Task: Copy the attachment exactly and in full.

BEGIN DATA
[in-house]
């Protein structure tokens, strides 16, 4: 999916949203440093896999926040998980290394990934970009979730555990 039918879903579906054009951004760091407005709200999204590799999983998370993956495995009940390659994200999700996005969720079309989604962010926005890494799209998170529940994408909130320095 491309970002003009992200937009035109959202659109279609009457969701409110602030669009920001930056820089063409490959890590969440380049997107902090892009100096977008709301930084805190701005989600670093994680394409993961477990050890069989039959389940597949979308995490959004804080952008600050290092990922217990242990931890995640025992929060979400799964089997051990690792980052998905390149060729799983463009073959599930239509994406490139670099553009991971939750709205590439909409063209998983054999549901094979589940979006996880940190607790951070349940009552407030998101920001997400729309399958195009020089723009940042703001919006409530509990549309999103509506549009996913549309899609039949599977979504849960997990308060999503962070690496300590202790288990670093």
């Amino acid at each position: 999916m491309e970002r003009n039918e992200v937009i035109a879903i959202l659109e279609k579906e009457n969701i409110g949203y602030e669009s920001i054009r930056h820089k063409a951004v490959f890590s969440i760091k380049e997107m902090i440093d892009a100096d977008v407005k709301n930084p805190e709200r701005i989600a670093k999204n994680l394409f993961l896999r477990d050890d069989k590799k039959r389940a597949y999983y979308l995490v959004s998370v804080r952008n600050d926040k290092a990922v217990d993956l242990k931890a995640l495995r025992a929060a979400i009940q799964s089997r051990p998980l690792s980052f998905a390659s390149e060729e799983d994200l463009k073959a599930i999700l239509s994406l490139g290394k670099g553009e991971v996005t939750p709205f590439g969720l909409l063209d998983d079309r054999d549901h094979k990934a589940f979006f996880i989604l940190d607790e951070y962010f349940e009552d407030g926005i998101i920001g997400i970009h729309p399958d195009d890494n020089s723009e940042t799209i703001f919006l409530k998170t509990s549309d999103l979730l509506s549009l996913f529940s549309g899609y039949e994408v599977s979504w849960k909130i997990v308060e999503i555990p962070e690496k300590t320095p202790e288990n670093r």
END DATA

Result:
[in-house]
């Protein structure tokens, strides 16, 4: 999916949203440093896999926040998980290394990934970009979730555990 039918879903579906054009951004760091407005709200999204590799999983998370993956495995009940390659994200999700996005969720079309989604962010926005890494799209998170529940994408909130320095 491309970002003009992200937009035109959202659109279609009457969701409110602030669009920001930056820089063409490959890590969440380049997107902090892009100096977008709301930084805190701005989600670093994680394409993961477990050890069989039959389940597949979308995490959004804080952008600050290092990922217990242990931890995640025992929060979400799964089997051990690792980052998905390149060729799983463009073959599930239509994406490139670099553009991971939750709205590439909409063209998983054999549901094979589940979006996880940190607790951070349940009552407030998101920001997400729309399958195009020089723009940042703001919006409530509990549309999103509506549009996913549309899609039949599977979504849960997990308060999503962070690496300590202790288990670093």
């Amino acid at each position: 999916m491309e970002r003009n039918e992200v937009i035109a879903i959202l659109e279609k579906e009457n969701i409110g949203y602030e669009s920001i054009r930056h820089k063409a951004v490959f890590s969440i760091k380049e997107m902090i440093d892009a100096d977008v407005k709301n930084p805190e709200r701005i989600a670093k999204n994680l394409f993961l896999r477990d050890d069989k590799k039959r389940a597949y999983y979308l995490v959004s998370v804080r952008n600050d926040k290092a990922v217990d993956l242990k931890a995640l495995r025992a929060a979400i009940q799964s089997r051990p998980l690792s980052f998905a390659s390149e060729e799983d994200l463009k073959a599930i999700l239509s994406l490139g290394k670099g553009e991971v996005t939750p709205f590439g969720l909409l063209d998983d079309r054999d549901h094979k990934a589940f979006f996880i989604l940190d607790e951070y962010f349940e009552d407030g926005i998101i920001g997400i970009h729309p399958d195009d890494n020089s723009e940042t799209i703001f919006l409530k998170t509990s549309d999103l979730l509506s549009l996913f529940s549309g899609y039949e994408v599977s979504w849960k909130i997990v308060e999503i555990p962070e690496k300590t320095p202790e288990n670093r």